logo Blistering case challenge

Itchy skin disease

Blistering case challenge

A 44-year-old woman presents with a widespread eruption that has developed over the last week. She is otherwise well and takes no medications.

Which terms best describe the configuration of the eruption? # Target # Reticulated # Gyrate #! Annular || Lesions grouped in a circle. Multiple rings are “polycyclic”. Which terms best describe the configuration and morphology of the eruption? # Nodule #! Bulla || Large fluid-filled blister. It may be a single compartment or multiloculated. # Weal # Plaque

The patient has an extensive blistering disease and is referred urgently to a dermatologist for diagnosis and treatment.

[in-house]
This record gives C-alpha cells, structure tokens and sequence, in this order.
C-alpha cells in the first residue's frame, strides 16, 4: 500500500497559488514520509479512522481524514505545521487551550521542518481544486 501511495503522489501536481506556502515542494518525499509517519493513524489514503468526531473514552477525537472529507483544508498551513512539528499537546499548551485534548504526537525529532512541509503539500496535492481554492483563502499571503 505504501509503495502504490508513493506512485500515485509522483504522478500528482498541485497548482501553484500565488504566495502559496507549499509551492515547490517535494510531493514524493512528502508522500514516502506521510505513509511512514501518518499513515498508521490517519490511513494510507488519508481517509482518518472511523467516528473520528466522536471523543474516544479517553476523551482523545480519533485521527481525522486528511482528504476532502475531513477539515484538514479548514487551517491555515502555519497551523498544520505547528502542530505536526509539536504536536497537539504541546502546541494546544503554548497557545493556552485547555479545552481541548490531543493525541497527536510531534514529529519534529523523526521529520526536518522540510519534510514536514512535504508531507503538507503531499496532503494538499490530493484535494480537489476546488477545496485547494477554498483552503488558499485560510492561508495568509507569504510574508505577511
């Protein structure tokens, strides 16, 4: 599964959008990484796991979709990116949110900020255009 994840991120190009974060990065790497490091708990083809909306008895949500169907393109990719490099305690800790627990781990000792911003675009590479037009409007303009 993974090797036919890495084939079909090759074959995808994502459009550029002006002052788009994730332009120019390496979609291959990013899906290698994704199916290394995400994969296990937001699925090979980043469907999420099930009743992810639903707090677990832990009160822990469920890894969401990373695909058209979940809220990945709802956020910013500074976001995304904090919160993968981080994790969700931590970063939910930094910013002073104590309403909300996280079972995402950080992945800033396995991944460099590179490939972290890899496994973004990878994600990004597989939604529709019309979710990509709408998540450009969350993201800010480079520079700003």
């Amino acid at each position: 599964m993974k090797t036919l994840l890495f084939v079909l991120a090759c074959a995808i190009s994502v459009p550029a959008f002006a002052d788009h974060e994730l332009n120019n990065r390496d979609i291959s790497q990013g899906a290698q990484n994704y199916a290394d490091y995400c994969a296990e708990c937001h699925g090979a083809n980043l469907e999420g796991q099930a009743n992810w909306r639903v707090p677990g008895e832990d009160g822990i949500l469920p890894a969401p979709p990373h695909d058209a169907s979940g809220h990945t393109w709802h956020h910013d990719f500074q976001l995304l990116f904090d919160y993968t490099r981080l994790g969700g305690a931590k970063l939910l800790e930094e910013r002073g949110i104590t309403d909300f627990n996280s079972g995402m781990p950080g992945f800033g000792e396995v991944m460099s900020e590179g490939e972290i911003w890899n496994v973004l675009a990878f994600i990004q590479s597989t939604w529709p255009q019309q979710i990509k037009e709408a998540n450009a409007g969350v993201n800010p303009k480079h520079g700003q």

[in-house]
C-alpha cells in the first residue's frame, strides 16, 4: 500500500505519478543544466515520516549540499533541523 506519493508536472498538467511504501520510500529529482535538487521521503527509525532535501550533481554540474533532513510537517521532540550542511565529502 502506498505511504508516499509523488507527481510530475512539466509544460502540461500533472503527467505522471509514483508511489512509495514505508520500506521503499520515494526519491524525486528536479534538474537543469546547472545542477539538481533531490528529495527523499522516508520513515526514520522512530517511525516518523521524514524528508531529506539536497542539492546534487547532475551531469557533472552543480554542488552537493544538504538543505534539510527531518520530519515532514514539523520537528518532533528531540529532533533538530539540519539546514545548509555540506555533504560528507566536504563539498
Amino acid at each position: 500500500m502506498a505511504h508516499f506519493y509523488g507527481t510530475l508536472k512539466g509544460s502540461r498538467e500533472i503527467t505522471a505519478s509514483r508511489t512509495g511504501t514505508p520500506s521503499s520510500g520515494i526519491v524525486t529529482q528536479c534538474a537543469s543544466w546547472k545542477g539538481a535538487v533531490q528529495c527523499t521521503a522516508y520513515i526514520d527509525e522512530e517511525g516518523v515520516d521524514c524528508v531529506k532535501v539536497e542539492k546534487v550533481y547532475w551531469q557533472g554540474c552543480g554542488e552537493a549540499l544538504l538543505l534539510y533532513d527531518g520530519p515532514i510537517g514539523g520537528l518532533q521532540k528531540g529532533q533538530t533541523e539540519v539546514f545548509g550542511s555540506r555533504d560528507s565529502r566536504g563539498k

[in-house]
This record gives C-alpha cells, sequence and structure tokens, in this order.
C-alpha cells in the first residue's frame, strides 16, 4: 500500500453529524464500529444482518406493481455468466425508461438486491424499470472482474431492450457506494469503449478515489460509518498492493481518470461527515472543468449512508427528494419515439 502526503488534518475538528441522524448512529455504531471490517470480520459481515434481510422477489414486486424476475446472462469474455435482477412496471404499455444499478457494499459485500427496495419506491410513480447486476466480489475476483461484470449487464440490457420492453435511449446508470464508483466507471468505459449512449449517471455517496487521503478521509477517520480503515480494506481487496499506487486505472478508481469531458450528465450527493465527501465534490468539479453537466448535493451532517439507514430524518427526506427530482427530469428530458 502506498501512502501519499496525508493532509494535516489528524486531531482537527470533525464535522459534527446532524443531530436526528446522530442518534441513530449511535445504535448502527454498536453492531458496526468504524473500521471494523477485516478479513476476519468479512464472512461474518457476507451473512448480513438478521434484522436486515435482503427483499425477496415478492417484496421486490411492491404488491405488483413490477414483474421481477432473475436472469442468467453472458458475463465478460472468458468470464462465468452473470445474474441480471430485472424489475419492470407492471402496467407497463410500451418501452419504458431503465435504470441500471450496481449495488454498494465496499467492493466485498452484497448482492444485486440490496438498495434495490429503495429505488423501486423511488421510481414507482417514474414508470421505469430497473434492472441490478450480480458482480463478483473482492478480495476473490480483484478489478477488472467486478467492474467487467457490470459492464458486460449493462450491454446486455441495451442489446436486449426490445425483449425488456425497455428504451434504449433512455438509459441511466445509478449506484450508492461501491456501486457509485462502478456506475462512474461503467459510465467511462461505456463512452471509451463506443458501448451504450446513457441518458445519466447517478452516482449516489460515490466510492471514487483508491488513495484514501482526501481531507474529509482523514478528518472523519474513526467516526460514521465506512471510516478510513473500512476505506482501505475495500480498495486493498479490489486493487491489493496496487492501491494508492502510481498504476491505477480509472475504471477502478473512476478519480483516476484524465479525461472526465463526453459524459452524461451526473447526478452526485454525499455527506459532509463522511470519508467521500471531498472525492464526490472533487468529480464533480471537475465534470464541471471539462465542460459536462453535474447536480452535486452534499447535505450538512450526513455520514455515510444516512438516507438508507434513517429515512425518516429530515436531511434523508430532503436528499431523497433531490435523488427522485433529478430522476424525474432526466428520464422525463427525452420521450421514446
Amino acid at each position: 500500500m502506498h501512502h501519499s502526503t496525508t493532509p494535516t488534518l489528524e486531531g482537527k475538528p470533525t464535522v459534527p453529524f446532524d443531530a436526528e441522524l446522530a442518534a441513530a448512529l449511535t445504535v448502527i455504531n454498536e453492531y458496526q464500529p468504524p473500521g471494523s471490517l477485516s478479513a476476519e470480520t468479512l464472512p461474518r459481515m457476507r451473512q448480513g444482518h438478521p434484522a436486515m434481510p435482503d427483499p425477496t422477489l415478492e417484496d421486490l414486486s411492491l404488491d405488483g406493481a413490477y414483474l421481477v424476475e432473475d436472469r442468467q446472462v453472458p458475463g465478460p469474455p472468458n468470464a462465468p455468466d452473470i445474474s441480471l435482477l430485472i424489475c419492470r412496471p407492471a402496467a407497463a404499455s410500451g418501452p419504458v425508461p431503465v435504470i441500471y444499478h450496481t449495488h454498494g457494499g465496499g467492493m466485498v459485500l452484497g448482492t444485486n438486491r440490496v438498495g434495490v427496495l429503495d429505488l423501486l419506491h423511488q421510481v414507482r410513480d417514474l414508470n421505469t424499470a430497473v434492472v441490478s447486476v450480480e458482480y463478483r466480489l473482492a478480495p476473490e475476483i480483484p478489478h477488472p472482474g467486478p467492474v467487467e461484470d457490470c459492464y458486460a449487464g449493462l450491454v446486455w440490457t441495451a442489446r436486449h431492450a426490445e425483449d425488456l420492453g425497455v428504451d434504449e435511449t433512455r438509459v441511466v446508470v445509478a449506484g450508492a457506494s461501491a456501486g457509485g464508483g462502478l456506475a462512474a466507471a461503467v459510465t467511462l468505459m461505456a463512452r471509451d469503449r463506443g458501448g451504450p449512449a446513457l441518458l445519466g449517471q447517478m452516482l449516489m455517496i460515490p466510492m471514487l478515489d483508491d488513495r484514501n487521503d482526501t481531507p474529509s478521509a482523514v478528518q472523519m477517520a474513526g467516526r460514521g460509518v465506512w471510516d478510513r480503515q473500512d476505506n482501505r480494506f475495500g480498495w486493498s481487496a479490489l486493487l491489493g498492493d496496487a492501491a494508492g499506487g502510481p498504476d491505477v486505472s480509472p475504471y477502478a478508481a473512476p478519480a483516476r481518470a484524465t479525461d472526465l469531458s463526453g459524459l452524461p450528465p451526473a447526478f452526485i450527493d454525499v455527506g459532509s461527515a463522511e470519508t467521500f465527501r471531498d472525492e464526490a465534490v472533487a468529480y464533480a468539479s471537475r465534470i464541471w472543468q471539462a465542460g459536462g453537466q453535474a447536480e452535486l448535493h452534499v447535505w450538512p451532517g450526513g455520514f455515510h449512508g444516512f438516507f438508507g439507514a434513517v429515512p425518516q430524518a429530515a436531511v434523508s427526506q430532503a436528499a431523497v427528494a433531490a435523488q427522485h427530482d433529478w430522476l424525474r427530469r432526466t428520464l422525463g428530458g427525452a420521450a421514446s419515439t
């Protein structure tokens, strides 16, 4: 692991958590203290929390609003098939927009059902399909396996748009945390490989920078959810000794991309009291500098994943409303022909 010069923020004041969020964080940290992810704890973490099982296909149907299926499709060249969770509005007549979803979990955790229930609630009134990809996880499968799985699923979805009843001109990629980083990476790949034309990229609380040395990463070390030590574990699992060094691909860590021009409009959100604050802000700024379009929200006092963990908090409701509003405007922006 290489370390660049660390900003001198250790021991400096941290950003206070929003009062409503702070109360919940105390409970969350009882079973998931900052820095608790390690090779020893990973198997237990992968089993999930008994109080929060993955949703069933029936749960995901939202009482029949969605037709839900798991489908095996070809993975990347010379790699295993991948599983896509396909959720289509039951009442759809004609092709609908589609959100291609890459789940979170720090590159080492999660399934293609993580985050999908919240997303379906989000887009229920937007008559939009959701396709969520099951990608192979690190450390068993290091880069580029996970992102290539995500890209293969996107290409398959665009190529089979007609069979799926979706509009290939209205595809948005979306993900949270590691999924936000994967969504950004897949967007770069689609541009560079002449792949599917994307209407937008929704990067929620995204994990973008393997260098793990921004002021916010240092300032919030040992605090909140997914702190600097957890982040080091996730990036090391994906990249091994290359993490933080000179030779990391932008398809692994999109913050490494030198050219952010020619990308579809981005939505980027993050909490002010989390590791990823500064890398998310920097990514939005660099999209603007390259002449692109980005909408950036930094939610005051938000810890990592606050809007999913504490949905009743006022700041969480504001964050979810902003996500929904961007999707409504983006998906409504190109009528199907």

Which of the following procedures did the dermatologist perform to determine the cause of the eruption? * Skin swab * Skin scrapings *! Skin biopsy * Patch testing for contact allergy Explanation: The dermatologist performed a skin biopsy. Had there been signs of secondary skin infection (impetigo or cellulitis), skin swabs would have also been taken for microscopy and culture. Although fungal infections sometimes result in vesicles and pustules, they do not result in a widespread blistering rash so skin scrapings are unnecessary. Severe contact allergy can result in blistering with other signs of dermatitis and was not considered likely in this case. Which of the following types of biopsy is appropriate? * Needle core biopsy * Endoscopic biopsy * Shave biopsy *! Punch biopsy Explanation: In this case, the dermatologist did 4mm punch biopsies of a two typical small blisters on the patient’s upper arm. Explanation: A needle core biopsy removes a tiny core of tissue and is used for internal organs such as the liver and kidney. Endoscopic biopsies are taken using an endoscope, which is unnecessary for the skin! A shave biopsy is used to remove or flatten out a protruding lesion. The tops of the blisters illustrated could be removed by shaving but would not provide material suitable for diagnosis. Which of the following tests were requested? #! Histopathology # Cytology #! Direct immunofluorescence # Immunohistochemistry Explanation: Skin biopsies are processed for routine histopathology. Specific patterns of deposition of immunoglobulins characterise blistering diseases, identified by direct immunofluorescence. Cytology is not routinely employed for skin specimens. Immunohistochemistry is often helpful in the diagnosis of tumours and infections, and is sometimes used in inflammatory skin diseases for research purposes. Explanation: Each biopsy was put in a separate specimen container containing a special solution.